The number of beds in homeless shelters has plummeted since the Conservatives came to power, despite homelessness having soared in the same period, The Independent has learnt.
Bed space for single homeless people in England has dropped by almost a fifth since 2010 amid government funding cuts and local council belt-tightening.
There are now significantly fewer places for single homeless people to go, despite the number needing somewhere to spend the night having rocketed. Since 2010, homelessness and rough sleeping have risen in every year.
The number of people sleeping rough has risen by 169 per cent, while the figure for people being declared homeless by local councils is up 48 per cent.
Despite the worsening problem, research by the charity Homeless Link, which represents providers of homelessness services, found there were more than 8,000 fewer bed spaces for single homeless people in England than there were in 2010.
The fall, from 42,655 to 34,497, equates to a 19 per cent reduction, and a 3 per cent drop in the last year alone.
With around 77,000 single people estimated to be homeless on any given night, it means there are now only enough beds for less than half the people who need them.
Homelessness charities said the decrease in bed capacity was a direct result of government cuts, while Labour called the finding “shameful”.
The government’s Supporting People programme, which is a major source of funding for homeless shelters, has been cut by 59 per cent since 2010, Homeless Link said. At the same time, local councils have seen their budgets slashed by an average of 40 per cent.
In the last year alone, 39 per cent of homelessness providers said their funding had decreased, while 38 per cent reported no change in funding over the past 12 months. Despite the escalating homelessness problem, only 15 per cent of providers reported an increase in funding.
Rick Henderson, chief executive of Homeless Link, said: “A 59 per cent decrease in Supporting People funding since 2010 and a removal of its ring fence, along with other local authority funding cuts, have resulted in a fall in bed spaces in services for single homeless people, as councils have been forced to make tough budgetary decisions.
“This decline is very concerning given that levels of single homelessness and rough sleeping have risen every year over the same period. People who become homeless are extremely vulnerable, and continued investment in homelessness services is vital to ensure individuals receive swift and effective support to help end their homelessness for good.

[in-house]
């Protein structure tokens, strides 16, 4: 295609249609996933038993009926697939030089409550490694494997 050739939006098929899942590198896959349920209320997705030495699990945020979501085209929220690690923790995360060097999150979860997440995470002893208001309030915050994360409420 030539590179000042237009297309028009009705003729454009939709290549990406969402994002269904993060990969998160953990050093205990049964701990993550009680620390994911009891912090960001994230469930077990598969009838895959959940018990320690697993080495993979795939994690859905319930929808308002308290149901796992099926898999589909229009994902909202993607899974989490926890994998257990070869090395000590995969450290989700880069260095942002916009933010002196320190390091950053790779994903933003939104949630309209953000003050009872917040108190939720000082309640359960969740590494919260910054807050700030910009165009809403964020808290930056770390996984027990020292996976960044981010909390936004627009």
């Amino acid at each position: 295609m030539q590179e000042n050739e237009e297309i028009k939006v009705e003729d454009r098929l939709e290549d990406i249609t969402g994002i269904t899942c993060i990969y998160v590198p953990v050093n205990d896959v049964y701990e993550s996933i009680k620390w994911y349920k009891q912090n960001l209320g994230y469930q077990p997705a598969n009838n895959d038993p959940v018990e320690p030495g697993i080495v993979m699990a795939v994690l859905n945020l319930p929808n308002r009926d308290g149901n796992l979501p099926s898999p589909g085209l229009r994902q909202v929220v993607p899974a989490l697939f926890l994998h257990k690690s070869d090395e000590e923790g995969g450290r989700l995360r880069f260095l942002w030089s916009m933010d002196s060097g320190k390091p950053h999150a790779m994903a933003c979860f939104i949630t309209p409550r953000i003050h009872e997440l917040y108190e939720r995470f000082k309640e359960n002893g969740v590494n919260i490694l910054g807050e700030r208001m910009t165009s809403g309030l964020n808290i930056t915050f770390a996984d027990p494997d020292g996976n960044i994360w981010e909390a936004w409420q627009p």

“A further challenge comes from a lack of low cost and appropriate housing, which is preventing people from moving on from homelessness supported housing once they are ready, causing a silt-up effect that denies others a much-needed bed space. There is an urgent need to address the housing crisis so that provision is better targeted to those who need it the most.”
Some regions have been hit particularly hard. In the last year alone, London has lost almost one in 10 of its homeless shelter beds, while the East Midlands recorded an 11 per cent fall between 2016 and 2017.
Every region except Yorkshire and the Humber saw the number of beds for homeless people either fall or remain the same last year.
John Healey, Labour’s shadow housing secretary, said: “These shameful figures show the consequences of crude government cuts to homelessness services. Even as homelessness is rising, the number of hostel bed spaces is falling.
“Homelessness fell under Labour but has risen relentlessly since 2010. A Labour government will end rough sleeping within our first term in office, and tackle the root causes of rising homelessness.”
Amid mounting criticism of their response to rising homelessness, government ministers set up a cross-departmental taskforce to try to get a grip on the issue. However, ministers faced criticism when it emerged it had taken almost four months for the group to hold its first meeting.
The government says it is tackling homelessness through the recently-introduced Homelessness Reduction Act, which forces local councils to prevent people becoming homeless, but town halls say this must be accompanied by a significant increase in funding.
Mr Henderson said the new law would help ease the burden on homeless shelters.
“Under the Homelessness Reduction Act, local authorities must now intervene earlier to stop people from becoming homeless in the first place, and we are confident that this will help ease the pressure on existing services,” he said.
Homeless families, particularly those with children, are often classed as being “in priority need”, meaning councils have a legal duty to find them a home, but single people are usually deemed not to be a priority, leaving many relying on homeless shelters.
Almost one in five people accepted as homeless are not considered to be in priority need, and therefore receive little support from local councils.
The government has been contacted for comment.